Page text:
Running as a Meditation

Running as meditation

My husband has been training for the marathon, and I gladly sent him off into the woods, sitting down in front of my computer instead. After three months of watching, my body started to tell me, “you’ve got to move”.

I never liked running. It seemed monotonous, and devoid of excitement. I rather played volleyball or badminton instead. Running, I used to think, is boring.

That was twenty years ago. Now my body isn’t so fast anymore. I prefer yoga to bouncing around on a tennis court. And while Yoga can be pretty exhausting, it usually takes place indoors. More and more, I crave to move outdoors, in nature.

So I am trying to motivate myself to run. The good news is, you start very slowly. You’re not supposed to go and wear yourself out. You’re supposed to begin very gently. Walking is one walk to tackle it.

One writer who mastered not just the art of running, but also that of meditating, is Buddhist teacher Sakyong Mipham. In his book Running with the Mind of Meditation, one of the things he says is to be gentle with yourself, especially when you first start.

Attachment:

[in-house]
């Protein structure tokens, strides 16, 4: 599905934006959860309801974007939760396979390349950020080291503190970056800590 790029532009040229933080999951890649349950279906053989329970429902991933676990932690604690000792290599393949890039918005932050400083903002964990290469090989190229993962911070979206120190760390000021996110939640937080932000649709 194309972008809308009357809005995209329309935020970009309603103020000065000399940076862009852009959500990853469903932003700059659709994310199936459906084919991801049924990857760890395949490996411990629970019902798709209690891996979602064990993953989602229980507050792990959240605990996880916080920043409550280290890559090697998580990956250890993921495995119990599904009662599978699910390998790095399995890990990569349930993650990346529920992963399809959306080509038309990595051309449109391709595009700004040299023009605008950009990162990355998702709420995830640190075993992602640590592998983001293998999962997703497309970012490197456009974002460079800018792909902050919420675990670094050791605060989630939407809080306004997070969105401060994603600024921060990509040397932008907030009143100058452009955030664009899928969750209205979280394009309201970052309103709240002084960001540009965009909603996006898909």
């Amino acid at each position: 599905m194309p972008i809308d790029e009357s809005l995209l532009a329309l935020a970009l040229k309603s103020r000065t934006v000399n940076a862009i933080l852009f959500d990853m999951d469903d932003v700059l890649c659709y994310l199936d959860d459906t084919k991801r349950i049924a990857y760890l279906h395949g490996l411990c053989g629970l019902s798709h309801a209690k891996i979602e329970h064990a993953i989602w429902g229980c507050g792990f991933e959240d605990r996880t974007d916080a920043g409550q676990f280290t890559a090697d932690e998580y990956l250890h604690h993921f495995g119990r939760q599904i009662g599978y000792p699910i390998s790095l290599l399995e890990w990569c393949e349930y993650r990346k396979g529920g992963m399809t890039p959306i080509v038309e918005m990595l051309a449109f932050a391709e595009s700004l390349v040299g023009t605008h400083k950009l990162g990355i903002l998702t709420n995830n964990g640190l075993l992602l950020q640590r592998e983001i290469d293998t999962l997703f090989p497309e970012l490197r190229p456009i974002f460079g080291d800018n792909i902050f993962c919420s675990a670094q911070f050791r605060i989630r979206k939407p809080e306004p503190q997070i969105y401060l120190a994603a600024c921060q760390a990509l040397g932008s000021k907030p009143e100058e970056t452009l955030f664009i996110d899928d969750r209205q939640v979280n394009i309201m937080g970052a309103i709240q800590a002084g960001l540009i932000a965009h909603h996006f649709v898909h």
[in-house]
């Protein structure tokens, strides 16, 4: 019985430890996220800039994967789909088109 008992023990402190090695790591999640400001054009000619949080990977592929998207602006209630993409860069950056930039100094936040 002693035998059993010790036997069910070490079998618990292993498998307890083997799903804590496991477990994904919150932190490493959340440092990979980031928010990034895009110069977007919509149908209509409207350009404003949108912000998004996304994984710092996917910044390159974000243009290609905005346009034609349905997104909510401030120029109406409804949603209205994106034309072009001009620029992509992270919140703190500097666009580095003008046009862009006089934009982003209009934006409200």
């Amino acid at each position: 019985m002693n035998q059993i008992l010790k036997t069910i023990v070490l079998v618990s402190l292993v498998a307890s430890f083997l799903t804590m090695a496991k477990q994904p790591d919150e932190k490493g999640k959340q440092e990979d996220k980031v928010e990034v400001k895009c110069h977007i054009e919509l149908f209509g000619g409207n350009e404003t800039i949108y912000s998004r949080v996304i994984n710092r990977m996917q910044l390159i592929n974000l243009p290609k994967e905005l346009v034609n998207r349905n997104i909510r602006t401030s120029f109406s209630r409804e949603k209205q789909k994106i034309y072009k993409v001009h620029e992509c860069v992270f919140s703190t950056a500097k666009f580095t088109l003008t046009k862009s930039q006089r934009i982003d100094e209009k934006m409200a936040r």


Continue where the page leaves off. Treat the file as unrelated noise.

Gentleness keeps the mind from being too critical with yourself.  When your inner critic wants to scold you for not being fast enough, not running far enough, then the gentle voice will make it easier to persist by letting you do what feels right. “Gentleness allows us to keep our eyes on the prize without getting infatuated and without losing heart”, writes Mipham.

He discusses our usual habit of pushing ourselves aggressively rather than gently. “I have to be more aggressive” me might try and push ourselves. But Mipham contradicts: “In order to be determined you need not to be aggressive. Those aggressive mental states are taxing. We are more emotional, so were are less able to observe reality accurately. … Aggression is a short term solution for a long term problem. Gentleness is persistent. Gentleness is therefore a sign of strength, while aggression is often a sign of weakness. Aggression is often a last resort. Where do you go from there? If you become more aggressive, you seem insane, whereas if you have gentleness, you are like a great ocean holding a lot of power.”

What a wonderful way to look at gentleness – that it is an asset rather than a sign of weakness, which it is often interpreted as in our society.


About Gerti Schoen LP

Gerti Schoen Gerti Schoen is a psychotherapist for couples and individuals in private practice in NYC and Ridgewood, NJ. Her work has been informed by psychoanalytic thought, Imago Relationship Therapy, Mindfulness, Shamanic healing and Internal Family Systems Therapy. Before becoming a mental health professional, she had a fulfilling career as a journalist and writer in Germany. She has published two books, The Gentle Self and Buddha Betrayed.